Is now the time for you to buy? Well, it depends on your individual situation. For the past several years we've seen many potential homebuyers sitting on the sidelines as they watched prices drop across the country. Since the beginning of 2009 we've seen many of these buyers, especially first-time homebuyers lured by government incentives, begin emerging and fulfilling their dreams of homeownership. Falling home prices between February of 2006 and March of 2009 have made real estate more affordable than almost ever before! If you are thinking about jumping in and buying a home here are a few reasons why we feel you are making a great decision to start now.
From about 2002-2006 most parts of the country watched as home prices surged to unprecedented levels due to a number of factors. This "bubble" could not be supported for long and eventually burst. The result has been declining home prices over the past several years and a general hesitance from many would be buyers waiting to see where the market would go. Please know that to time the market exactly is as difficult as timing the stock market and it is well-accepted that no one can do it spot-on every time.
Great news! Homeownership hasn't been more affordable in over 20 years according to the National Association of Realtor's home affordability index that is based upon average income, interest rates, home prices and a number of other factors. This is great news for a prospective buyer who was not able to purchase a home for $400,000 in 2006 but can now afford that same home for $300,000 in 2009. While the recent declines have hurt many homeowners that bought near the peak it has also presented a fantastic opportunity for potential buyers that couldn't afford to purchase a home just a few years ago!
The age old investing mantra says to buy low and sell high. While the exact bottom can never be calculated until after the fact (it was February 2009 for our areas of Alexandria, Springfield and Lorton), we are certainly at the bottom of a real estate cycle right now. Even though real estate is cyclical (peaks and troughs), the one guarantee is that over an extended period of time it will always increase in value. Right now we are near the bottom which is always the right time to buy.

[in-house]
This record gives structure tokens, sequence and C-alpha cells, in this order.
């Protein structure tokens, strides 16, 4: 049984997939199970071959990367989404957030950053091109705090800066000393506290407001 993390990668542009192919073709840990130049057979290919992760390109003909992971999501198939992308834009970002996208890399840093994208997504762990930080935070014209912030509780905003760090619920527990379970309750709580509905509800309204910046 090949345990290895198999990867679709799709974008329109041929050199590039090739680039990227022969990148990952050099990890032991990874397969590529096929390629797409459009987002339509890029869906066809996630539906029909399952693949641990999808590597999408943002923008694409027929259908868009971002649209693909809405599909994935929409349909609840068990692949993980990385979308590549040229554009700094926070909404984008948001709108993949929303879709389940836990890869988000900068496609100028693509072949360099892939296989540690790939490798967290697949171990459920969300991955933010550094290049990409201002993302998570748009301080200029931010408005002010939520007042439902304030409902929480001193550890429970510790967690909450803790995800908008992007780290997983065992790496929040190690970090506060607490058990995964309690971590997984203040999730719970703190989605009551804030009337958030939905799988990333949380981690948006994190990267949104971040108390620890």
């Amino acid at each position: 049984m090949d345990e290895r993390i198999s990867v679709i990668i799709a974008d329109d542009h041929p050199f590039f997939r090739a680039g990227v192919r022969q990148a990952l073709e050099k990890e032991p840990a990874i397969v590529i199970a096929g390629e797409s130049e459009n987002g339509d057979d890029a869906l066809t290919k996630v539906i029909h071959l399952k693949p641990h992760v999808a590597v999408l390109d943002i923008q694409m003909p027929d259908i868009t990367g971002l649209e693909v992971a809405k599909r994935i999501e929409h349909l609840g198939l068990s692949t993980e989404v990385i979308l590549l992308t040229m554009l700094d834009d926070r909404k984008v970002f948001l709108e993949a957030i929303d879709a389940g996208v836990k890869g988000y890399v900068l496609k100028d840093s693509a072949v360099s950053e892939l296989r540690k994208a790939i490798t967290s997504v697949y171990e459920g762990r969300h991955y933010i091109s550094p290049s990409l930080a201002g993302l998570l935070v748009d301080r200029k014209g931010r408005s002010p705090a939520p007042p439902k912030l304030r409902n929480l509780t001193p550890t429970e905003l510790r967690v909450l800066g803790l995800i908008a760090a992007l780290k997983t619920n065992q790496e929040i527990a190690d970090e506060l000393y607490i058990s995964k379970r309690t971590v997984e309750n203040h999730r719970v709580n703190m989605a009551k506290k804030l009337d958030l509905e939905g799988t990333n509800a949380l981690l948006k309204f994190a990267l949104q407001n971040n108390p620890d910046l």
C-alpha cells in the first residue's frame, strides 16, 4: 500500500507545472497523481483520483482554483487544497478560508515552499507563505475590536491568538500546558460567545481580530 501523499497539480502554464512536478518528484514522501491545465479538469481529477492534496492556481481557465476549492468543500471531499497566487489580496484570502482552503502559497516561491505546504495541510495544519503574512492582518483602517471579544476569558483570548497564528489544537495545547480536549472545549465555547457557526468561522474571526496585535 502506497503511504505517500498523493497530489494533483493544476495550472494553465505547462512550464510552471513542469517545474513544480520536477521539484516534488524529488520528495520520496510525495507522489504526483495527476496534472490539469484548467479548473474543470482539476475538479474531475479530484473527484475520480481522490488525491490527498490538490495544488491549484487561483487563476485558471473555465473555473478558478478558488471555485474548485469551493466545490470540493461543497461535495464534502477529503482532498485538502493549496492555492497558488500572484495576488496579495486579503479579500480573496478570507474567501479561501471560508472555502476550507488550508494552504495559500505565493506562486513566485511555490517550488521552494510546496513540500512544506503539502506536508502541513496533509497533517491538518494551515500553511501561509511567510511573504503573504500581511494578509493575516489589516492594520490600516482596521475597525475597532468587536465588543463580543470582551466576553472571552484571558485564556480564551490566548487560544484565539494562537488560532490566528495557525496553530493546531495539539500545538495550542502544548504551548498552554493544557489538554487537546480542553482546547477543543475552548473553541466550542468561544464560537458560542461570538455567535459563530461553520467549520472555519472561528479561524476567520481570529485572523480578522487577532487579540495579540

When we say leverage we are speaking from an investment standpoint. Generally speaking, when you buy another form of investment such as a stock or bond you pay $1 and receive a $1 investment. In real estate, however, that same $1 may buy you a $5, $10 or even larger asset! A mortgage provides leverage that no other investment vehicle can offer.
While the days of 100% loans are gone (except for military! Hoooah!), there are many great government funded programs available that make the dream of homeownership available even without the conventional 20% downpayment. FHA loans allow prospective buyers to purchase a home with as little as 3.5% down! There are even government rehab loans available to take advantage of foreclosures or short sales that may need some work without having to pay out of pocket. It is always best to contact a local lending expert to go over all of your options as rates, fees and loans change daily. We are always glad to refer you to one of our preferred lenders- just contact us!
Right now interest rates are near historical lows. What this means to you as a buyer is that you can afford a higher priced home for the same, or lower, monthly payment. Interest rates will not be able to stay so low forever and will inevitably begin to rise again so take advantage now and lock in a great low fixed rate. Just to show a little perspective, when Cindy began her real estate career interest rates were near 20%! When Tom bought his first house, he was thrilled to get an interest rate of 10.5%.
The F and S Words
That's right; foreclosures and short sales. A foreclosure is a home that has been taken back by the bank from the previous owner. A short sale is when an owner owes more than the home is worth and is trying to get the bank to accept less than their loan payoff. As opposed to regular sales where you deal directly with a homeowner and buy at market value, these types of sales are negotiated directly with the bank and can in many cases allow a buyer to walk into a property with built-in equity. Banks are in the business of lending money, not owning real estate, so in many cases they are willing to negotiate a deal to avoid taking larger losses. There are still many of these properties on the market. When real appreciation begins again, as it will, there will be fewer opportunities to buy these distress properties, although they will always represent a segment of the market.
Hopefully, if you are thinking of buying right now, we put some of your concerns to rest. There's no doubt that it's a big decision but if you don't take action now this opportunity might pass you by. Does the whole process in itself seem just too overwhelming? That's why you need an experienced local Realtor to guide you through the various steps. This is what we do everyday and there is no greater satisfaction then handing a first-time homebuyer the keys to their new home. Ready to learn about what to do next? Head on over to our next section: Homebuying Process